Siblings, class have impact on marriage, studies show

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All that fighting and being told to share toys with siblings may make for healthier marrages down the road, according to a new Ohio State University study showing that the more siblings you have, the less likely you are to divorce.

"We found that if you had a sibling, for each additional sibling your divorce rate decreased by two percent," said Douglas Downey, co-author of the study, in an interview with CBSNews.com.

Downey suggested that siblings further the development of social skills useful in navigating marriage.

"One of the ideas ... is the possibility that growing up with siblings and having lots of sibling interaction develops the kind of social skills that are potentially useful for maintaining a stable marriage later on in adulthood," said Downey.

The analysis is based on data collected between 1972 and 2012 from 57,061 adults.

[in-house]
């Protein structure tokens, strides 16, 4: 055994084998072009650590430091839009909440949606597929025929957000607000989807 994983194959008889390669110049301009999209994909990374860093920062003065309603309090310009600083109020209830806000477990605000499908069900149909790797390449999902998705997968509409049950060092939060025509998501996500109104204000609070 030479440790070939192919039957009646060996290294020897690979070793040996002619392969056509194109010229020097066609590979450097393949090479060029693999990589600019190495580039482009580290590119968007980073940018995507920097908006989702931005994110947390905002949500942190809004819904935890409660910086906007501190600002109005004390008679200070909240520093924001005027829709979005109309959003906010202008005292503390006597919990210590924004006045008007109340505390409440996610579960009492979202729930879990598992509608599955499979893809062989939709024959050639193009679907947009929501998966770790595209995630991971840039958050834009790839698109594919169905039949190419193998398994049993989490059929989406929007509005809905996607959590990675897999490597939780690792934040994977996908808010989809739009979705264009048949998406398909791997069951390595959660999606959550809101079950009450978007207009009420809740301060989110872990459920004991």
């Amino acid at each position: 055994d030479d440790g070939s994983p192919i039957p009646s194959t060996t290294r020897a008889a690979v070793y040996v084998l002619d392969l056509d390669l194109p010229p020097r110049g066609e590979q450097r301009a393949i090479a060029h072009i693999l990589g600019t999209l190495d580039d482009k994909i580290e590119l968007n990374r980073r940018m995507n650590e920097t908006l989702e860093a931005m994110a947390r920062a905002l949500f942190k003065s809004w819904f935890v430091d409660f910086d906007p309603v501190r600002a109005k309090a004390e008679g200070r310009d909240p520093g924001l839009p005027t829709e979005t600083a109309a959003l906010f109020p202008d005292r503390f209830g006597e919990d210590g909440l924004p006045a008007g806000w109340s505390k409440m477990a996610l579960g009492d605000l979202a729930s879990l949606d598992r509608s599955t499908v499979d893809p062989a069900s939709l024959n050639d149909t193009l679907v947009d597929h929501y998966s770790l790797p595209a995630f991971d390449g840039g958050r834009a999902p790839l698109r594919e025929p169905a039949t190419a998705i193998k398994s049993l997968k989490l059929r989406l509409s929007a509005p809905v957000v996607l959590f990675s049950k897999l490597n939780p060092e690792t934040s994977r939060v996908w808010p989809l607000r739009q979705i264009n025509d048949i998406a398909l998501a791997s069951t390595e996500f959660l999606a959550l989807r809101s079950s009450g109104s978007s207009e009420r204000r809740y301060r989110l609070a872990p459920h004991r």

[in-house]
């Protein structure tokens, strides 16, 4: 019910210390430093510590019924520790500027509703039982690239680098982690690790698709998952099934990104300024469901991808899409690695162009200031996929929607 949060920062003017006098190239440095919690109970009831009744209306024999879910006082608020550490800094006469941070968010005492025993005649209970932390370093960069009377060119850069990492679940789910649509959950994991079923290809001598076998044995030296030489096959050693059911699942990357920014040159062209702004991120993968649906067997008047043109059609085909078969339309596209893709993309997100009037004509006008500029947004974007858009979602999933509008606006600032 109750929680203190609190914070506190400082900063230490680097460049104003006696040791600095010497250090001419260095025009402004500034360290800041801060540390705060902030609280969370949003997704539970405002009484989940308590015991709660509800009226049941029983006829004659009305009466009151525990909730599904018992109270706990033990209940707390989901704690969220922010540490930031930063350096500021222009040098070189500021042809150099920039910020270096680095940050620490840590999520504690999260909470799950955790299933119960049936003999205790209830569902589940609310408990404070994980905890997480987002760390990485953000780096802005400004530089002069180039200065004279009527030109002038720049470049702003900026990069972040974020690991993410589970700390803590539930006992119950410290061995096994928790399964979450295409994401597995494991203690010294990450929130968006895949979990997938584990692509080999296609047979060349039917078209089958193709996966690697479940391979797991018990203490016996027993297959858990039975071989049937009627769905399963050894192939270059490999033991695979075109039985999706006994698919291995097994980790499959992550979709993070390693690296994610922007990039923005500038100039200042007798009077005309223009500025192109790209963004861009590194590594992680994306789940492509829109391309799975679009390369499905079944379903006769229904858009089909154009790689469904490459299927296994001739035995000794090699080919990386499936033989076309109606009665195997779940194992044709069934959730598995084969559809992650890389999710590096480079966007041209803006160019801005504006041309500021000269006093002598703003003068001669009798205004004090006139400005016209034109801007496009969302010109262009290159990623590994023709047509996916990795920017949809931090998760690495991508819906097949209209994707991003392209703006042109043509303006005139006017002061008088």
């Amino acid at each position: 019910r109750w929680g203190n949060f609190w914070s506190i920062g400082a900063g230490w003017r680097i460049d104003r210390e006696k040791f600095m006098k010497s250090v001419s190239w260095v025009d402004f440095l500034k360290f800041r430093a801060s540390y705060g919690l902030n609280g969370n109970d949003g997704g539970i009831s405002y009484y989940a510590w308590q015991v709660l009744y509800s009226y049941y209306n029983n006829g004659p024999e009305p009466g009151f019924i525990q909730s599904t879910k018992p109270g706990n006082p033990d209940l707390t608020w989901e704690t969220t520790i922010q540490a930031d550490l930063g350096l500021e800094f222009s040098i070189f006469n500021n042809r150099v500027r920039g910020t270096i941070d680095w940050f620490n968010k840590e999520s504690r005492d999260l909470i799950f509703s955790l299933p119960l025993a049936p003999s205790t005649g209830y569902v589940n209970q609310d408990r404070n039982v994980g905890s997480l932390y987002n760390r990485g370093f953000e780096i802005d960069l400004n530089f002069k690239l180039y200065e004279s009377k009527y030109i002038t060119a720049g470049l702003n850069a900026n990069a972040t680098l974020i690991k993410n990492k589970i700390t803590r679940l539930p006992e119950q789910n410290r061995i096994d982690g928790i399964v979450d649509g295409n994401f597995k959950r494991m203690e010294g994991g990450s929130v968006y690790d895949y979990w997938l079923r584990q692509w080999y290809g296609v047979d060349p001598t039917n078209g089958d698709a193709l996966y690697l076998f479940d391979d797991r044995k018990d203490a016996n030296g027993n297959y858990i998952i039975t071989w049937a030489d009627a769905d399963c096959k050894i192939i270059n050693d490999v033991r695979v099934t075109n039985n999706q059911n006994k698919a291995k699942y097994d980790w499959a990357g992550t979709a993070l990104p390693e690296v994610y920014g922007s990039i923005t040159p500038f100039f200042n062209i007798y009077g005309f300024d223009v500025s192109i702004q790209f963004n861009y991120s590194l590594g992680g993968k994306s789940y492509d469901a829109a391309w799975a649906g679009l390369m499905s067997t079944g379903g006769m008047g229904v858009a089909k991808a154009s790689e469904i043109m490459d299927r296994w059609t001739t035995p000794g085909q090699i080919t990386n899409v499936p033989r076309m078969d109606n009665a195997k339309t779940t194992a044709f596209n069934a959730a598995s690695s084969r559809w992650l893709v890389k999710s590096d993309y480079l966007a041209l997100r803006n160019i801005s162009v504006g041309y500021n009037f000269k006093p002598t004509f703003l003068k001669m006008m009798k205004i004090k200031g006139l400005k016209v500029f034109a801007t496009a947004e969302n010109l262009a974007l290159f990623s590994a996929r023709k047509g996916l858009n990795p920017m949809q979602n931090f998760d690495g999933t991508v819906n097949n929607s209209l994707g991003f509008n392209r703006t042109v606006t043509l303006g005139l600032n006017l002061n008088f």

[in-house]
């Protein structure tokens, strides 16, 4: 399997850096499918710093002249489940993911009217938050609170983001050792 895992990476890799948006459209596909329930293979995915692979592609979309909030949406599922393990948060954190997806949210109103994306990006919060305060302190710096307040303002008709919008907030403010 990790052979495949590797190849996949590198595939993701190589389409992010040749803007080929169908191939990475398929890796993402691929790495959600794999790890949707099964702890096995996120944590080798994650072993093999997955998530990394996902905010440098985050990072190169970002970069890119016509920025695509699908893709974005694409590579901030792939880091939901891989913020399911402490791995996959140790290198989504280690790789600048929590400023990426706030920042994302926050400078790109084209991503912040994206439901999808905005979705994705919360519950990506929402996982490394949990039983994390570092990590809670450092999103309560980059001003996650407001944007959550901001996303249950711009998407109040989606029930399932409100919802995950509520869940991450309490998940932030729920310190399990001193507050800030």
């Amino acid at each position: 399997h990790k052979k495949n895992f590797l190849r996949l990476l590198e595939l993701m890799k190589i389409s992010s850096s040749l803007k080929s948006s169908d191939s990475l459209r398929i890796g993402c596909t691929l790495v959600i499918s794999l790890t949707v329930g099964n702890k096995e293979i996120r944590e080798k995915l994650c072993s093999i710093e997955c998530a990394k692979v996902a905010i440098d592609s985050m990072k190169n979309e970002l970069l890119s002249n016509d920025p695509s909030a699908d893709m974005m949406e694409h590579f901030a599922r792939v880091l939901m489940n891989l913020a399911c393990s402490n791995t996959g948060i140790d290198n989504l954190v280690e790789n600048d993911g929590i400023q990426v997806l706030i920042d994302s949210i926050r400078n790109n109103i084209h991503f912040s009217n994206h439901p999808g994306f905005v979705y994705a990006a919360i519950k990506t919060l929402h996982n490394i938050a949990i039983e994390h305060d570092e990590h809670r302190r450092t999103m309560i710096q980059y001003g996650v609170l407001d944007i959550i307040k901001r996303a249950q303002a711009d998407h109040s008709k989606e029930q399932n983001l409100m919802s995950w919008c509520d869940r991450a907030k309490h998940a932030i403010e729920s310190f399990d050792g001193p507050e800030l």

In a separate study on marriage, researchers found working-class Americans are less likely to get married and stay married compared to those with college degrees.

The study by the University of Virginia and Harvard University finds that marriage is becoming a distinctive social institution marking middle-class status and has lost its relevance as a marker of adulthood.

Those in unstable work situations are not able to trust people and to develop intimate relationships, the study finds.

Researchers concluded that the findings are important as wages in the United States for the non-college-educated have fallen drastically because manufacturing work is increasingly being outsourced to other countries.

Both studies will be presented at the 108th annual meeting of the American Sociological Association in New York City on Aug. 13.

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    Jessica Hartogs is a news editor for CBSNews.com. You can find her on Twitter: @jessicahartogs

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